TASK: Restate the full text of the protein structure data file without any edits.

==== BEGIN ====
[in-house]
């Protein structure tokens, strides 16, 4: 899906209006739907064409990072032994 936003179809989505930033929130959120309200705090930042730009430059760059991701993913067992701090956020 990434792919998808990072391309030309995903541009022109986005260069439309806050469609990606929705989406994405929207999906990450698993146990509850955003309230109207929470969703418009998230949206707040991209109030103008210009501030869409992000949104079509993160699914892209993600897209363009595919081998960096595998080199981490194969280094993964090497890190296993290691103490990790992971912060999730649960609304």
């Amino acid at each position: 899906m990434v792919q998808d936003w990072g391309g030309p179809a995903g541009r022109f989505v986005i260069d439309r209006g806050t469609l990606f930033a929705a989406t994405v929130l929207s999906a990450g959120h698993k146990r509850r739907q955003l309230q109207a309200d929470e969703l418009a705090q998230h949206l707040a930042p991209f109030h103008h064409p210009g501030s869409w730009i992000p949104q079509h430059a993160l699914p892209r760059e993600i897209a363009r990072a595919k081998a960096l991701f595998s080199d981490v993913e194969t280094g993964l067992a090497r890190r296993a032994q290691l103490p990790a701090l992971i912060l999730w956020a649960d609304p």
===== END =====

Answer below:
[in-house]
């Protein structure tokens, strides 16, 4: 899906209006739907064409990072032994 936003179809989505930033929130959120309200705090930042730009430059760059991701993913067992701090956020 990434792919998808990072391309030309995903541009022109986005260069439309806050469609990606929705989406994405929207999906990450698993146990509850955003309230109207929470969703418009998230949206707040991209109030103008210009501030869409992000949104079509993160699914892209993600897209363009595919081998960096595998080199981490194969280094993964090497890190296993290691103490990790992971912060999730649960609304």
């Amino acid at each position: 899906m990434v792919q998808d936003w990072g391309g030309p179809a995903g541009r022109f989505v986005i260069d439309r209006g806050t469609l990606f930033a929705a989406t994405v929130l929207s999906a990450g959120h698993k146990r509850r739907q955003l309230q109207a309200d929470e969703l418009a705090q998230h949206l707040a930042p991209f109030h103008h064409p210009g501030s869409w730009i992000p949104q079509h430059a993160l699914p892209r760059e993600i897209a363009r990072a595919k081998a960096l991701f595998s080199d981490v993913e194969t280094g993964l067992a090497r890190r296993a032994q290691l103490p990790a701090l992971i912060l999730w956020a649960d609304p």